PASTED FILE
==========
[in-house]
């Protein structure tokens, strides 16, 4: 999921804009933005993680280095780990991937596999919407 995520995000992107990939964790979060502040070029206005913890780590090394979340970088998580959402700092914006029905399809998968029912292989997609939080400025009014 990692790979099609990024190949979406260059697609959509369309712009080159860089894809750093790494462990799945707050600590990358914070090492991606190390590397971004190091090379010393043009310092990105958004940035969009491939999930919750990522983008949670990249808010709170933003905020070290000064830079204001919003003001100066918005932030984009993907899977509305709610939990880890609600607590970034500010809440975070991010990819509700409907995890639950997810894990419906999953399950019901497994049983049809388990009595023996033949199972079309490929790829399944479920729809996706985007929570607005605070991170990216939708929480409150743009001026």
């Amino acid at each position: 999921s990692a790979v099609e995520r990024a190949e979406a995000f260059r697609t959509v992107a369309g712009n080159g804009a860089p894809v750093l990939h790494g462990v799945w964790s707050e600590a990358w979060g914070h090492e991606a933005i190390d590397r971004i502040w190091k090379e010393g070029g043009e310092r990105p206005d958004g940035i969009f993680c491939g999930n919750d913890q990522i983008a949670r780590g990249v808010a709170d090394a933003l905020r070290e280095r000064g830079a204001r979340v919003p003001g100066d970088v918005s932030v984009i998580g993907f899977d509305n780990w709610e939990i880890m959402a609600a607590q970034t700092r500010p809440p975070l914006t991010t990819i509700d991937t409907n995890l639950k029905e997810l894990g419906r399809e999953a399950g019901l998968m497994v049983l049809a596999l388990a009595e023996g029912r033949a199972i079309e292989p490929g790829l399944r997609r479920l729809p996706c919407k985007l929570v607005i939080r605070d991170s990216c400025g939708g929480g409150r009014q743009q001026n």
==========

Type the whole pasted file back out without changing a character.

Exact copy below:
[in-house]
């Protein structure tokens, strides 16, 4: 999921804009933005993680280095780990991937596999919407 995520995000992107990939964790979060502040070029206005913890780590090394979340970088998580959402700092914006029905399809998968029912292989997609939080400025009014 990692790979099609990024190949979406260059697609959509369309712009080159860089894809750093790494462990799945707050600590990358914070090492991606190390590397971004190091090379010393043009310092990105958004940035969009491939999930919750990522983008949670990249808010709170933003905020070290000064830079204001919003003001100066918005932030984009993907899977509305709610939990880890609600607590970034500010809440975070991010990819509700409907995890639950997810894990419906999953399950019901497994049983049809388990009595023996033949199972079309490929790829399944479920729809996706985007929570607005605070991170990216939708929480409150743009001026």
């Amino acid at each position: 999921s990692a790979v099609e995520r990024a190949e979406a995000f260059r697609t959509v992107a369309g712009n080159g804009a860089p894809v750093l990939h790494g462990v799945w964790s707050e600590a990358w979060g914070h090492e991606a933005i190390d590397r971004i502040w190091k090379e010393g070029g043009e310092r990105p206005d958004g940035i969009f993680c491939g999930n919750d913890q990522i983008a949670r780590g990249v808010a709170d090394a933003l905020r070290e280095r000064g830079a204001r979340v919003p003001g100066d970088v918005s932030v984009i998580g993907f899977d509305n780990w709610e939990i880890m959402a609600a607590q970034t700092r500010p809440p975070l914006t991010t990819i509700d991937t409907n995890l639950k029905e997810l894990g419906r399809e999953a399950g019901l998968m497994v049983l049809a596999l388990a009595e023996g029912r033949a199972i079309e292989p490929g790829l399944r997609r479920l729809p996706c919407k985007l929570v607005i939080r605070d991170s990216c400025g939708g929480g409150r009014q743009q001026n």